Volcano experts have detected “positive signs” suggesting that the eruption on La Palma may be coming to an end.
Scientists have said that the reduction in earth tremors and the amount of sulphur dioxide being emitted by the volcano could show that the eruption is slowing down. However, Carmen López of Pevolca, the Canarian Volcanic Emergency Committee, stressed that these indicators need to be even more marked before they can talk about a clear trend of reduction in activity.
Sulphur dioxide levels indicate the amount of magma that is near the surface of the earth, and on La Palma these levels have been falling since September 25th. The tremor signal that measures the movement of lava within the volcano has also reduced, although the frequency and magnitude of earthquakes has not.
The lava flows that have covered 981 hectares of land and destroyed 1,443 buildings have slowed considerably over the last few days, although that is partly because new flows are covering older ones.
It has been 47 days since the volcano on Cumbre Vieja erupted on 19th September. Recently, Canarian volcano experts analysed previous recorded eruptions on the islands and estimated that this one could have a duration of 55 days.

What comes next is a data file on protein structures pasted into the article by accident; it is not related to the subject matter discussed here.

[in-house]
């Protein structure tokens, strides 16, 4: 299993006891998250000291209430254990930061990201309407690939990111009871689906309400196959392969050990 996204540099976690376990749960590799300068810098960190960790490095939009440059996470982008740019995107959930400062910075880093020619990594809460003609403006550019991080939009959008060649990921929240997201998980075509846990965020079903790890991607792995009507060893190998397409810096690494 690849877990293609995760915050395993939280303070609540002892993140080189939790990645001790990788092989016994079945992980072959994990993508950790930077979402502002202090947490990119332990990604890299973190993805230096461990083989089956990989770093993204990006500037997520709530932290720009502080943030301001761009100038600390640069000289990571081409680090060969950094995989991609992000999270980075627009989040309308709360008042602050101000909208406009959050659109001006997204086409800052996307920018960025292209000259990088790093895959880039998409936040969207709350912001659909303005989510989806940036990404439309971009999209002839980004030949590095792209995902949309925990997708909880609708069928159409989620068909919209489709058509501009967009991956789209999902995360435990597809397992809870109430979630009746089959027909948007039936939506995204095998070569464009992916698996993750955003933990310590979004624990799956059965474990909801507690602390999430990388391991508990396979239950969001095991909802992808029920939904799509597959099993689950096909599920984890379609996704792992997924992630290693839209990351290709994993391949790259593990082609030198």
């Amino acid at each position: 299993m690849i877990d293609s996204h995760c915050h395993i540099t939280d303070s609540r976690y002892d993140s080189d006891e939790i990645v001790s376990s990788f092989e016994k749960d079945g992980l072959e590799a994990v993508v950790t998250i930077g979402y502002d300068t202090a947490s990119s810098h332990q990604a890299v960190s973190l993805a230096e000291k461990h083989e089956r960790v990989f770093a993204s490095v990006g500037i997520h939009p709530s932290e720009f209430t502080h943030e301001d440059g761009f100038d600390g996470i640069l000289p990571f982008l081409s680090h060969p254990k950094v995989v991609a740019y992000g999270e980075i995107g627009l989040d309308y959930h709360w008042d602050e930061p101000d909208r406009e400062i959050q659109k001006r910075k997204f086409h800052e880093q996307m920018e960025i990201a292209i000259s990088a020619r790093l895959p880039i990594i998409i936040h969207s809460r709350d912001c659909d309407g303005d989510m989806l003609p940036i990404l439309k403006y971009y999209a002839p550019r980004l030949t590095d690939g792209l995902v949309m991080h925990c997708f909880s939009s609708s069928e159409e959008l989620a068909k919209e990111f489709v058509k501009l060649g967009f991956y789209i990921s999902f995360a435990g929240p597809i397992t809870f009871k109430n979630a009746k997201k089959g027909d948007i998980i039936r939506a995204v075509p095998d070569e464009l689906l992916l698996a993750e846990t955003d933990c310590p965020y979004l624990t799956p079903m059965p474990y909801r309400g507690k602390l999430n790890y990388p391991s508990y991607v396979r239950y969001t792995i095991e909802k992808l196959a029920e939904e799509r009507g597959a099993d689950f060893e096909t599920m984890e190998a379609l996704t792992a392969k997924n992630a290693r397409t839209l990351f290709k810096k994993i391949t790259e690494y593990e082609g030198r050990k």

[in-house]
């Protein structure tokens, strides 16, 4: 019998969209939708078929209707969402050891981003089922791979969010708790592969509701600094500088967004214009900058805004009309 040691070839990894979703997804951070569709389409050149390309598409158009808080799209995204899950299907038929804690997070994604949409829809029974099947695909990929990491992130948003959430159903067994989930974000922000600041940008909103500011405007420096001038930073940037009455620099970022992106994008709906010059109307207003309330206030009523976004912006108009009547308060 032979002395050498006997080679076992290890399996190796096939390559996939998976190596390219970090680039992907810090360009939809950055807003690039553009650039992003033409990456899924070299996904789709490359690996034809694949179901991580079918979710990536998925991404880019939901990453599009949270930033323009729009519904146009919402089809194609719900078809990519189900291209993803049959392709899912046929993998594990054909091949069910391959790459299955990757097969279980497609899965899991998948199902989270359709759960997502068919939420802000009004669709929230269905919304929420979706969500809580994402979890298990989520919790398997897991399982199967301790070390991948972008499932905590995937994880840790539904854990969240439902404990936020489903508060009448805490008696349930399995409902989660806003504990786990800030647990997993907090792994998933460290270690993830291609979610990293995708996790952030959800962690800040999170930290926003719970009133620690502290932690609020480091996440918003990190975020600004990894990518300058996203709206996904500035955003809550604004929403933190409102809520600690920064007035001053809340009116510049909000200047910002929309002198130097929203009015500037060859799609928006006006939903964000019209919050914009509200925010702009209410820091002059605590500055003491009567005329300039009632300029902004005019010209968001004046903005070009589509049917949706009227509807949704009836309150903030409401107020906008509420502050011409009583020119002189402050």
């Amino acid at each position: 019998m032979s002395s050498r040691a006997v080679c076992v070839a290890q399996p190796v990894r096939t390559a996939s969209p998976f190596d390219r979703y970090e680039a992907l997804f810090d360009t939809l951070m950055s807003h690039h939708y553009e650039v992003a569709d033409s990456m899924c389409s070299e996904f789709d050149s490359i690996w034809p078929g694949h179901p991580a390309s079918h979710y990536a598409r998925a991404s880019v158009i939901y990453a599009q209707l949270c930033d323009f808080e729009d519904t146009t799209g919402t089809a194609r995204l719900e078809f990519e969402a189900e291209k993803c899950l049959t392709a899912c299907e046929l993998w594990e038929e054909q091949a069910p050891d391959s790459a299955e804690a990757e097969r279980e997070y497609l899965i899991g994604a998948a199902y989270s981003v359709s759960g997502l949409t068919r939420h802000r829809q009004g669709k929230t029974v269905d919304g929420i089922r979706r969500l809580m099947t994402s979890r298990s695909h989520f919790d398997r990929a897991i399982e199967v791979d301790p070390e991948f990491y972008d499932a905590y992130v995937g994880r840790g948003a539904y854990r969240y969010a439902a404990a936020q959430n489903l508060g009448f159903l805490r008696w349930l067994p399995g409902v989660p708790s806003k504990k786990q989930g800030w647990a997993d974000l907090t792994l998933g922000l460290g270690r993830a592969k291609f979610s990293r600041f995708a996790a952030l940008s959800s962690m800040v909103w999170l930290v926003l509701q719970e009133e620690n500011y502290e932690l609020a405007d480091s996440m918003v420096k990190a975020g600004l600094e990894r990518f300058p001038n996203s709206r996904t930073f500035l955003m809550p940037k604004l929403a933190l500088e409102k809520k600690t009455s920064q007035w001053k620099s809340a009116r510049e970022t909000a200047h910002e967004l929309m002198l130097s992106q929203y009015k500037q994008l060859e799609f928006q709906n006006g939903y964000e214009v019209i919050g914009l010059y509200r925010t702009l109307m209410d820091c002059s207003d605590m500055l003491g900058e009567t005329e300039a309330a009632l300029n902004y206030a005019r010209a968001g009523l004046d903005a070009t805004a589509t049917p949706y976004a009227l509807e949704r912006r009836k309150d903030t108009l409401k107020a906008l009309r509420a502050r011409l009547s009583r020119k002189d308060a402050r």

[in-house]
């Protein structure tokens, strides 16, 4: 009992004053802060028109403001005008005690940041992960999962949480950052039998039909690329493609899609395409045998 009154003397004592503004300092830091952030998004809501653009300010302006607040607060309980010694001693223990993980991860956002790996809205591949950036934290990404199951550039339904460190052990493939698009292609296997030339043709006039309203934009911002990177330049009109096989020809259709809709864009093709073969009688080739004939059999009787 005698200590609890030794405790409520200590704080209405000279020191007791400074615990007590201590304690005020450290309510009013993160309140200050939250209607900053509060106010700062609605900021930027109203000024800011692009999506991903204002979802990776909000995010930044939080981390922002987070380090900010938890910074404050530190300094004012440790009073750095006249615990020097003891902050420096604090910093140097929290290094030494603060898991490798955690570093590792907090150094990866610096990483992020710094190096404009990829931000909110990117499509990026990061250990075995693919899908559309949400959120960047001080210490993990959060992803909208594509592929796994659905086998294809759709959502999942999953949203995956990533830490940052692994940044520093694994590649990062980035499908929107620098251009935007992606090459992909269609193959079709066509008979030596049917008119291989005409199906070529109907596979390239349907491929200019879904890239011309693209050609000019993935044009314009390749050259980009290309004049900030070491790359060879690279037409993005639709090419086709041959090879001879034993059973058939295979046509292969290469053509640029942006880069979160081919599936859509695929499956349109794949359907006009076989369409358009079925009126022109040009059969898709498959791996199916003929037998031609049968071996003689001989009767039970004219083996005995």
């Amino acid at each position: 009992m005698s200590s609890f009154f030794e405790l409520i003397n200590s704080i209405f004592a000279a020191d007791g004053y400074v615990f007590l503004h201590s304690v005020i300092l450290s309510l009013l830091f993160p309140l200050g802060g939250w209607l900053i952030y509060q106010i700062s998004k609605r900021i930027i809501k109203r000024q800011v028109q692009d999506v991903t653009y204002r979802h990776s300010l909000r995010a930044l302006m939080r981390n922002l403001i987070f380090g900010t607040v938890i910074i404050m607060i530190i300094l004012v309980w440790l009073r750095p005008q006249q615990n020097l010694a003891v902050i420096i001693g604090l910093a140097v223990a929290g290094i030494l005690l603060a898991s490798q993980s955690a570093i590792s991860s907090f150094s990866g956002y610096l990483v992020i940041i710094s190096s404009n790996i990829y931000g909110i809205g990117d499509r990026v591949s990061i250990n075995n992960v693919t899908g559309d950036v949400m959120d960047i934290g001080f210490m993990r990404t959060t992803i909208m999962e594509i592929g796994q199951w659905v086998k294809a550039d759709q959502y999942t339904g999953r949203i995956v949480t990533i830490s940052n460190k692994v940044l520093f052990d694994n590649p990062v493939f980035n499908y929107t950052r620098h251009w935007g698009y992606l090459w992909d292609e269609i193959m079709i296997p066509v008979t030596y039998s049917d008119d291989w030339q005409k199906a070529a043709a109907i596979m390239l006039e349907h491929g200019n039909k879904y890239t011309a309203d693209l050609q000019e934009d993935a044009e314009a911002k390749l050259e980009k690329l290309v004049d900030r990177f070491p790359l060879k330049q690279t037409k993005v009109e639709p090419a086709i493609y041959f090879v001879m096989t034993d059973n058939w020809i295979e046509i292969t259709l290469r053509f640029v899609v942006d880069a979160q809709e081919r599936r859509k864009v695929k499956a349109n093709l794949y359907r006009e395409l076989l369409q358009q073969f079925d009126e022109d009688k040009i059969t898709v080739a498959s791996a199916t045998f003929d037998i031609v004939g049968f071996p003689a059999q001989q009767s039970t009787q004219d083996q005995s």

Once the eruption is over, the island will have a chance to assess the full extent of damage caused and face the task of rebuilding an area of the island where roads, farmland and buildings have been totally obliterated by lava flows.
Part of that rebuilding process is likely to involve “volcano tourism”. The youngest landscape in Europe is sure to attract interest, and La Palma’s authorities have already taken steps to promote the island’s tourism industry ,which was devastated by the eruption. Recently, the President of La Palma’s Cabildo, Mariano Hernández, said “If you want to help us, the best thing you can do is visit us.”
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